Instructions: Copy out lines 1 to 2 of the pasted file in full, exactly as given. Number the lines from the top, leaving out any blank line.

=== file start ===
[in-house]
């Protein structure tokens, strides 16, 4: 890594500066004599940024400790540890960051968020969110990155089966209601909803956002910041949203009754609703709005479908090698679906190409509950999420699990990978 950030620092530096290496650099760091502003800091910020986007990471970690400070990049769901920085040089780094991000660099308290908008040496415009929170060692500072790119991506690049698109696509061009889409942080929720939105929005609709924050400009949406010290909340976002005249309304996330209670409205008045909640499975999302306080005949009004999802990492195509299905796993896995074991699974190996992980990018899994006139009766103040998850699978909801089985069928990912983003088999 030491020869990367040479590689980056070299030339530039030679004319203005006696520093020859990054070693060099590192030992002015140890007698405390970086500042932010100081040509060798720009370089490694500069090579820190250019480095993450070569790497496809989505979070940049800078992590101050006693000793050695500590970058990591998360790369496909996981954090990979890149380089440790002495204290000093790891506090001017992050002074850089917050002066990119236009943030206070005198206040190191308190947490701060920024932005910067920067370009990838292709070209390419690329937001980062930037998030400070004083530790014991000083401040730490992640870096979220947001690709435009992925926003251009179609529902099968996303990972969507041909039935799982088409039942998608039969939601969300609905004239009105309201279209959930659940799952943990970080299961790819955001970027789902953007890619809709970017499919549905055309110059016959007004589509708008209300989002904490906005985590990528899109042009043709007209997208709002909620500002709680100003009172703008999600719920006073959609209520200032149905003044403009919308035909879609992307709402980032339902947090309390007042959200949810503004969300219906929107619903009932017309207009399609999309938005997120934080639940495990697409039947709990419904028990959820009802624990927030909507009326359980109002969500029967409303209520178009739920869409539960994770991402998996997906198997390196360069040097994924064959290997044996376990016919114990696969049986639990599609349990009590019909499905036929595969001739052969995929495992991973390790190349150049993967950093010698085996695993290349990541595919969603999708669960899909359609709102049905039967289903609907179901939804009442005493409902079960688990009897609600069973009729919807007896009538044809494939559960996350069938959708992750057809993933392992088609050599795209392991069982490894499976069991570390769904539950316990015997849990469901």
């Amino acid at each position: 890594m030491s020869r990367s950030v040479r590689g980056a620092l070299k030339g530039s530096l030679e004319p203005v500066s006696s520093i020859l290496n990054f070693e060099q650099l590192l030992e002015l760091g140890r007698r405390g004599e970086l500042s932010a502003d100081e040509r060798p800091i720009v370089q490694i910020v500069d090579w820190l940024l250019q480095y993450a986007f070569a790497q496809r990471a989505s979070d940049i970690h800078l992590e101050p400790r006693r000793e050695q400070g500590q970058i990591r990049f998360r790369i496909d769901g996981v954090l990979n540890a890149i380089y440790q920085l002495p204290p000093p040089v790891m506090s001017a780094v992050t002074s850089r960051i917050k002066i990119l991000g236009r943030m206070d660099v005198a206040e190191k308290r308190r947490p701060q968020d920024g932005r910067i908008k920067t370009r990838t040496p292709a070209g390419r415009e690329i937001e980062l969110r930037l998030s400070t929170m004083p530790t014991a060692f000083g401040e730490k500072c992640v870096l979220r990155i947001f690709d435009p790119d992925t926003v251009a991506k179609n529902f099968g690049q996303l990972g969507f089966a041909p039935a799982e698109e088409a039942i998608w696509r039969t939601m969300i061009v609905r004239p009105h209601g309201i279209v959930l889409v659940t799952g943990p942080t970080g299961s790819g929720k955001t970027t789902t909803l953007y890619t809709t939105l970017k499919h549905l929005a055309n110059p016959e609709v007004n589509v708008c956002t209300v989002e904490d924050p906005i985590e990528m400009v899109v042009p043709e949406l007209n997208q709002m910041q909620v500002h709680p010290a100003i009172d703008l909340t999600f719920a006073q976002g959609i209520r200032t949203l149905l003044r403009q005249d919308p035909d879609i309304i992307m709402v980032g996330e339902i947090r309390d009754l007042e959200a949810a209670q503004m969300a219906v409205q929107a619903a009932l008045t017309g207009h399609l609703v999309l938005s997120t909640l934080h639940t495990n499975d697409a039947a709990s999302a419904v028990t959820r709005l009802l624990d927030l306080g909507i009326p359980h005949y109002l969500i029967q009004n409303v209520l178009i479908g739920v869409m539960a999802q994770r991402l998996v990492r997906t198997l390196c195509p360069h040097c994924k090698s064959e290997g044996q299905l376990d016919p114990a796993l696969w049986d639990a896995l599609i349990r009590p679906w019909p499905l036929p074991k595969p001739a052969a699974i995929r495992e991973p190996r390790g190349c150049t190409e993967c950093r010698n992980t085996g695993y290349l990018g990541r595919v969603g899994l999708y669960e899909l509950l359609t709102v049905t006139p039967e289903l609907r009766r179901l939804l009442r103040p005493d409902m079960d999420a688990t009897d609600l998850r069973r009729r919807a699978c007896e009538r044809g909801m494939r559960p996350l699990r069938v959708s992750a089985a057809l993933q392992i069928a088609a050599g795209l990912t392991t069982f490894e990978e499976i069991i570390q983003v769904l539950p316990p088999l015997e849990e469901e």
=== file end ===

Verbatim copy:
[in-house]
């Protein structure tokens, strides 16, 4: 890594500066004599940024400790540890960051968020969110990155089966209601909803956002910041949203009754609703709005479908090698679906190409509950999420699990990978 950030620092530096290496650099760091502003800091910020986007990471970690400070990049769901920085040089780094991000660099308290908008040496415009929170060692500072790119991506690049698109696509061009889409942080929720939105929005609709924050400009949406010290909340976002005249309304996330209670409205008045909640499975999302306080005949009004999802990492195509299905796993896995074991699974190996992980990018899994006139009766103040998850699978909801089985069928990912983003088999 030491020869990367040479590689980056070299030339530039030679004319203005006696520093020859990054070693060099590192030992002015140890007698405390970086500042932010100081040509060798720009370089490694500069090579820190250019480095993450070569790497496809989505979070940049800078992590101050006693000793050695500590970058990591998360790369496909996981954090990979890149380089440790002495204290000093790891506090001017992050002074850089917050002066990119236009943030206070005198206040190191308190947490701060920024932005910067920067370009990838292709070209390419690329937001980062930037998030400070004083530790014991000083401040730490992640870096979220947001690709435009992925926003251009179609529902099968996303990972969507041909039935799982088409039942998608039969939601969300609905004239009105309201279209959930659940799952943990970080299961790819955001970027789902953007890619809709970017499919549905055309110059016959007004589509708008209300989002904490906005985590990528899109042009043709007209997208709002909620500002709680100003009172703008999600719920006073959609209520200032149905003044403009919308035909879609992307709402980032339902947090309390007042959200949810503004969300219906929107619903009932017309207009399609999309938005997120934080639940495990697409039947709990419904028990959820009802624990927030909507009326359980109002969500029967409303209520178009739920869409539960994770991402998996997906198997390196360069040097994924064959290997044996376990016919114990696969049986639990599609349990009590019909499905036929595969001739052969995929495992991973390790190349150049993967950093010698085996695993290349990541595919969603999708669960899909359609709102049905039967289903609907179901939804009442005493409902079960688990009897609600069973009729919807007896009538044809494939559960996350069938959708992750057809993933392992088609050599795209392991069982490894499976069991570390769904539950316990015997849990469901």